And, speaking of things that Mike didn’t know, he found out recently that from about 1907 to 1913 Galveston, Texas was a significant port of entry to the United States for Jewish immigrants. The Jewish Benevolent Societies, particularly in London, were trying to steer Jews away from New York where there were diminishing opportunities and very crowded conditions. It is estimated that about 10,000 Jews came in at Galveston during those years. They mostly settled in the American West or Midwest. Mike’s grandparents on his father’s side came in through Ellis Island. On his mother’s side, her mother was born in America. Her father told Mike he came in with his mother and siblings through Quebec. From there they took a train to Duluth, Minnesota, where his father and his older brother and sister had already established residence. Mike isn’t sure where they entered the country. Maybe Detroit. He says he never thought to ask. His grandfather’s family was stuck in Quebec for a week because of a problem with their tickets, and slept in the train station. When Mike and Judy got married they honeymooned in Quebec, and passed through the station, I imagine the same one his grandfather had been stuck in 90 years previously. Carl Cowl used to tell a story about a man with a fruit cart who gave him a banana there. He had never seen a banana in Lithuania. Carl suffered terribly from hunger as a child. Every time he told this story Carl would tear up, thinking of the kindness of the man, and how hungry he had been. Mike also recalls that his grandfather was a speed eater. by the time everyone else at the table had just about picked up their forks, his grandfather had cleaned his plate.

So, it has been downright cold the past few days, although mostly sunny. Mike and I seem to be taking longer walks recently. I think he is getting stronger as he recovers from that bone marrow transplant. We hiked over 4 miles yesterday, a record for us. We go see his doctors the week after next, and I hope they have good news. I believe they will. I suppose there is more going on in Happy Meadows, but I can’t think of anything else right now. So, let me say adios to you all, and wish you all good health, peace of mind, and a very Happy Mother’s Day. Don’t forget to be kind to your neighbors and loved ones, and to pray for world peace. Bye, bye!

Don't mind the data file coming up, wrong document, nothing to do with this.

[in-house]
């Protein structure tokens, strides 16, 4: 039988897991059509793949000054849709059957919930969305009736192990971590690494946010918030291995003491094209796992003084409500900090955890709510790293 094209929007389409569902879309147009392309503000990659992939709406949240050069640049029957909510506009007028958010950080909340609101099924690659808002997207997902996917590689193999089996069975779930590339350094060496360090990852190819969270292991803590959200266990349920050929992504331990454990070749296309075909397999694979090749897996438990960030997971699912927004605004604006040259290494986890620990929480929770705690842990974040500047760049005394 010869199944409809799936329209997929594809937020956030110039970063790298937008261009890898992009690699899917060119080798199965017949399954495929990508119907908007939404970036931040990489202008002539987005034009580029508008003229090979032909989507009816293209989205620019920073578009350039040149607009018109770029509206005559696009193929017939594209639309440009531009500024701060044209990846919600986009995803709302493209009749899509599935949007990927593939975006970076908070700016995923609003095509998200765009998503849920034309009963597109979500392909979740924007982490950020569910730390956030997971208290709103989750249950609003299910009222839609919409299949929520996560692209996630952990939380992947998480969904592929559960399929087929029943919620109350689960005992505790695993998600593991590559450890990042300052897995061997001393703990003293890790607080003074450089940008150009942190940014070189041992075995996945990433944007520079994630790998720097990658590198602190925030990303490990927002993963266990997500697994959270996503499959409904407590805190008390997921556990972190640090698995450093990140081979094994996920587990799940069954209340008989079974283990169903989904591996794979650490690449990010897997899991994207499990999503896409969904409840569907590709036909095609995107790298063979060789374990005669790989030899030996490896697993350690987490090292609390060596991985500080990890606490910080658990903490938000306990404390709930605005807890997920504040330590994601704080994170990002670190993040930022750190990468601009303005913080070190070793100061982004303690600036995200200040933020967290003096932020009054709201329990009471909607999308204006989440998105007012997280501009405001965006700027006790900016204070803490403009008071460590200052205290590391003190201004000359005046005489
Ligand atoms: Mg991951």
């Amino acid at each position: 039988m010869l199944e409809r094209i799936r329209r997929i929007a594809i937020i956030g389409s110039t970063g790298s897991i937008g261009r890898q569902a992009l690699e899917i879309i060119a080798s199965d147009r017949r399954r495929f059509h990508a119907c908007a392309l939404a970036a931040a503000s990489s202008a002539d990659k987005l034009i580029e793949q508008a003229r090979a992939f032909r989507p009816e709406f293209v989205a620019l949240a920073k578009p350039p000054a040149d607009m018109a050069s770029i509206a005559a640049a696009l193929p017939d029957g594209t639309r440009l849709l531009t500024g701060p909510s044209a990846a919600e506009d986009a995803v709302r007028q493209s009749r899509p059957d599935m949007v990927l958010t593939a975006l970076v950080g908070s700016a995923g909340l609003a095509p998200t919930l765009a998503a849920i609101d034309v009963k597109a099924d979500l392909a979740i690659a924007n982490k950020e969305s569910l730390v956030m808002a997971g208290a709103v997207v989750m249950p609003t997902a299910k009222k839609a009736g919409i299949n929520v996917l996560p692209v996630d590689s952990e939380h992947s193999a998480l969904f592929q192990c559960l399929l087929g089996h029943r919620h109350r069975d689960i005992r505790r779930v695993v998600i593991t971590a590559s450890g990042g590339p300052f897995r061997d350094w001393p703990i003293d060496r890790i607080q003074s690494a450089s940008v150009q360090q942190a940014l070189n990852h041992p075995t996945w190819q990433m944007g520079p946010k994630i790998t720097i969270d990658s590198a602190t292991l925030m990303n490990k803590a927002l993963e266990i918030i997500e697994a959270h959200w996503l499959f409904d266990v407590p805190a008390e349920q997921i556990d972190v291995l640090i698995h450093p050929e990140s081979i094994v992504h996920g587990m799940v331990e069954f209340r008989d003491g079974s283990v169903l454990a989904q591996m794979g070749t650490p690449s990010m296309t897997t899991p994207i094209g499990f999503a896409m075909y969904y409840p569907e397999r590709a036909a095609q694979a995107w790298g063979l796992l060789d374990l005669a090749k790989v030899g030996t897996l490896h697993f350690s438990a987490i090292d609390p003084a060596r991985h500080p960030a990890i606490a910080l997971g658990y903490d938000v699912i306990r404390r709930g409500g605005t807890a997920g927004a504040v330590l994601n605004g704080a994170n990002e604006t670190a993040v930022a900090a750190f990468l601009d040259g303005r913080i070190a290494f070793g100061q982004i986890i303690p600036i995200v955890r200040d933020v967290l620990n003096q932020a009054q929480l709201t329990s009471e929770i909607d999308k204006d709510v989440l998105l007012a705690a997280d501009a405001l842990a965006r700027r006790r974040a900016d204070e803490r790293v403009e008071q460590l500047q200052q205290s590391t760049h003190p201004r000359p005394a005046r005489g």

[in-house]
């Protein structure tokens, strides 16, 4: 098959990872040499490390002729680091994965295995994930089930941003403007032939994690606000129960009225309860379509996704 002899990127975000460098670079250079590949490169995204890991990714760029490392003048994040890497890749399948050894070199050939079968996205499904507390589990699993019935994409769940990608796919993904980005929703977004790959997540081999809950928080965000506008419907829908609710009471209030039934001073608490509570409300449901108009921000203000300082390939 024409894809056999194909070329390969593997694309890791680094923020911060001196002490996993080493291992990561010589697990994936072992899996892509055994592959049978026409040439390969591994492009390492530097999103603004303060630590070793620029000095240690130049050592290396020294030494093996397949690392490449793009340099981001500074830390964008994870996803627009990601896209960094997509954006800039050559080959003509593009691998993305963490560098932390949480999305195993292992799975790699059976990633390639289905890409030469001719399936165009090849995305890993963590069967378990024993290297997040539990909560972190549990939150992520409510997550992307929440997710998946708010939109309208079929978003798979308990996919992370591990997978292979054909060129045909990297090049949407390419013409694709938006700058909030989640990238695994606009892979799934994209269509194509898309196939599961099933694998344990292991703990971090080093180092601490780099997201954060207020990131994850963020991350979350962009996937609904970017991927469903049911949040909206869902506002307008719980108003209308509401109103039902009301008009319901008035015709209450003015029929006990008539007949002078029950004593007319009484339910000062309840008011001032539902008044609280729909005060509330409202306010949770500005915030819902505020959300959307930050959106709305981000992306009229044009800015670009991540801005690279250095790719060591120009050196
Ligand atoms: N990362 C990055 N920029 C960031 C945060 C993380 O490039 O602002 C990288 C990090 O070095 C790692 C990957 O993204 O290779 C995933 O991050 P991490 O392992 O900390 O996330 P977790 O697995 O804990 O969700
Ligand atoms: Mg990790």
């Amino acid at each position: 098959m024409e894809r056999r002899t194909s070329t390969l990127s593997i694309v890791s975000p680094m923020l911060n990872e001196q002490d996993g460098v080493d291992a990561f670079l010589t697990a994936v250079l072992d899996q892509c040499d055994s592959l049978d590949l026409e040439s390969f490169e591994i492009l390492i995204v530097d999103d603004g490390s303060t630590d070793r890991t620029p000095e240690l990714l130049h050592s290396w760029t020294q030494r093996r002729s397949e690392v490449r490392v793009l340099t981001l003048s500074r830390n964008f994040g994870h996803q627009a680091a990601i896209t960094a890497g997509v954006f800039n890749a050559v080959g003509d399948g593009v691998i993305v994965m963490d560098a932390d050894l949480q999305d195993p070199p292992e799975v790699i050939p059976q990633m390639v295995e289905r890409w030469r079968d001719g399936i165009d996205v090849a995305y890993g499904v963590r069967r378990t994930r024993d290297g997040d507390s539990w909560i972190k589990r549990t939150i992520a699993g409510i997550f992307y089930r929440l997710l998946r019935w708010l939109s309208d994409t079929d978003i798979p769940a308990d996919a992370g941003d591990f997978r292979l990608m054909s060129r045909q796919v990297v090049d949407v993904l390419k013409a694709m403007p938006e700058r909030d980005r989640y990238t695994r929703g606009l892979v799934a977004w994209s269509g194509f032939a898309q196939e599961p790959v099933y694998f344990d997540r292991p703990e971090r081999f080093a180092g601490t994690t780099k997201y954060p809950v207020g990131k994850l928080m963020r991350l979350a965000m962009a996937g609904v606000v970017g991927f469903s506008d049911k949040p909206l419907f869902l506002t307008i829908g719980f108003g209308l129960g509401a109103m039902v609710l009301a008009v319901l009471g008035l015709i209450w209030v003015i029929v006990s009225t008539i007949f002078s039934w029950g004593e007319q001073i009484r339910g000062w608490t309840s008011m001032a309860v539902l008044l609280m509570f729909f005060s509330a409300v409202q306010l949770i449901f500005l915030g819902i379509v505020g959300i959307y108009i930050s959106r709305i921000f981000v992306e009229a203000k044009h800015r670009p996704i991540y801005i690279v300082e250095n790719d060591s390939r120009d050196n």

Author: Black Magic

Black Magic is a handsome, charming, and self-absorbed cat who lives with Mike and Judy Gordon in Marietta, Georgia. He is about 7 years old, and he will remind you at every opportunity that his grandfather was Black Jack, that famous cat who wrote his own autobiography. Black Magic has a great many opinions, and despite his natural feline arrogance, he seems to be genuinely spiritual. But the reader can decide for him/herself.

3 thoughts on “This Has (Almost) Nothing to Do with Mother’s Day”

  1. Hello Dr. G.! Where do I start? First of all, I hope and pray that you are doing well, and a four mile trek after what you’ve been through sounds amazing! Oh how I have missed you and your wonderful, calm presence, and wise and comforting words of wisdom.
    I happened upon your piece in the paper today, and it was excellent. I had misplaced your blog address or would have been in touch much sooner. I am doing well – still sober thank heavens. My family is well also … more to come. I think about you often and hope you will respond to this.
    Please take care, my friend,
    Libby

  2. Hi Dr Gordon,
    Love hearing about your family history. As far as chewing tobacco goes, I don’t think I’ll ever take communion again without thinking of the man with chew on his tongue. Gross! My grandfather chewed “snuff” and he drooled…. anyway I sure miss you. Glad you’re doing well.😊
    Love,
    Robin